HC Deb 13 November 1947 vol 444 cc548-9
51. Mr. Shepherd

asked the Minister of Labour whether he has yet been asked to intervene in the strikes at the Savoy and other hotels, at a time when the earning of foreign exchange is so vital.

Mr. Isaacs

My Department has been in close contact with the parties since the dispute started in March last. A joint meeting under the auspices of my Department was held on Thursday, 30th October, and resulted in the parties being enabled to meet together privately over the weekend. On Monday, 3rd November, in view of the situation which then existed, I informed the parties that, if a mutually satisfactory settlement could not be reached, I should have to consider the appointment of a court of inquiry under the Industrial Courts Act, 1919. On Tuesday, 4th November, I announced the appointment of the court and informed both parties. The court was constituted on Wednesday, 5th November, and on Thursday, 6th November, the date of the first meeting was fixed for the following Monday, 10th November. On Thursday, 6th November, also, I was informed by the Savoy Hotel that while appreciating that the findings of the court of inquiry were not binding in law, they, for their part, would be prepared to accept the findings of the court as soon as they were announced. The union were informed immediately. The court is still sitting.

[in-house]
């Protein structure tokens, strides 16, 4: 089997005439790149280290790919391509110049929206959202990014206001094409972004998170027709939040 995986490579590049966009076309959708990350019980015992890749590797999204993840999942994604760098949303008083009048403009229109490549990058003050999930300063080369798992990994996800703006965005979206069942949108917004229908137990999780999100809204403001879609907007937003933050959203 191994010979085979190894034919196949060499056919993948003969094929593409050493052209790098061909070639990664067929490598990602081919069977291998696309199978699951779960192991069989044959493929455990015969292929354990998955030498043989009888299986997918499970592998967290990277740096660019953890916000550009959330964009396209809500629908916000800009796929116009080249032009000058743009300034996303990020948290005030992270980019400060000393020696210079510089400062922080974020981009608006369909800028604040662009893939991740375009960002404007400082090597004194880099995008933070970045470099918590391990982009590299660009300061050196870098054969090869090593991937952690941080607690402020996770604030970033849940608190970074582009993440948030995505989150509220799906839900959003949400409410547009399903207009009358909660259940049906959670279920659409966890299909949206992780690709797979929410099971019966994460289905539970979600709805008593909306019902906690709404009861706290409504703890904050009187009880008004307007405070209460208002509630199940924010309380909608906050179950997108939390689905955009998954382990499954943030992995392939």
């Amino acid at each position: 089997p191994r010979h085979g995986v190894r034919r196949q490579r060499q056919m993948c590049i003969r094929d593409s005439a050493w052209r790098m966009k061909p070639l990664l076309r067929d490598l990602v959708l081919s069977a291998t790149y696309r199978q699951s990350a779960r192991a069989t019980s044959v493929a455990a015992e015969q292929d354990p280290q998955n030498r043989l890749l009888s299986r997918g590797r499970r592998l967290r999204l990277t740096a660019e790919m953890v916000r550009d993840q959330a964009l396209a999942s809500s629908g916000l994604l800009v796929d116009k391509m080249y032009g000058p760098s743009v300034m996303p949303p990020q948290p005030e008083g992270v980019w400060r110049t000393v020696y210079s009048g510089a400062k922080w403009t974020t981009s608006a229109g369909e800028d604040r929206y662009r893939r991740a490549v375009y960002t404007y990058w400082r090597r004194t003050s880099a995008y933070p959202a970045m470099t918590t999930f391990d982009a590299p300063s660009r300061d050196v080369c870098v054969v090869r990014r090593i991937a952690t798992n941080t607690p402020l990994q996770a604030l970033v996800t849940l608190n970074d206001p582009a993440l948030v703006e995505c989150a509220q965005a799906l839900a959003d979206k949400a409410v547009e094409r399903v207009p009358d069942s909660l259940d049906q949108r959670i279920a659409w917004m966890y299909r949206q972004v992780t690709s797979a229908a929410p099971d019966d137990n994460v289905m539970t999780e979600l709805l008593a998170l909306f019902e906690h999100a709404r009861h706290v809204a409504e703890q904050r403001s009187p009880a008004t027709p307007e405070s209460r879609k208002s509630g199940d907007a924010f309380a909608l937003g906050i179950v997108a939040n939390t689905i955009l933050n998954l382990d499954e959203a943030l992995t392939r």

Mr. Shepherd

Will the right hon. Gentleman say what steps he intends to take to stop the mischievous activities of his hon. Friend the Member for Upton (Mr. A. Lewis), who appears to be—

Mr. Speaker

That is not in Order. If the hon. Member wants to criticise the conduct of a Member of Parliament he must put it down on the Order Paper.

Sir T. Moore

Will the court of inquiry consider the actions of Members of Parliament in regard to this strike?

Mr. Isaacs

The court of inquiry has been appointed for a specific purpose, and it would be most unwise if we attempted to direct their attention to anything other than the material facts of the issue in dispute which they have been ordered to examine.

Several Hon. Members rose

Mr. Speaker

A court of inquiry is sitting in respect of this matter, and it is, therefore, sub judice, so we had better not continue on this subject.

Mr. Langford-Holt

Would it be in Order if I asked the Minister whether the findings of this court of inquiry will be made known to the House if they reach a decision?

Mr. Isaacs

Yes, Sir. I am required by Act of Parliament to report to Parliament. This court of inquiry is sitting to ascertain the facts, which will be made known to the House.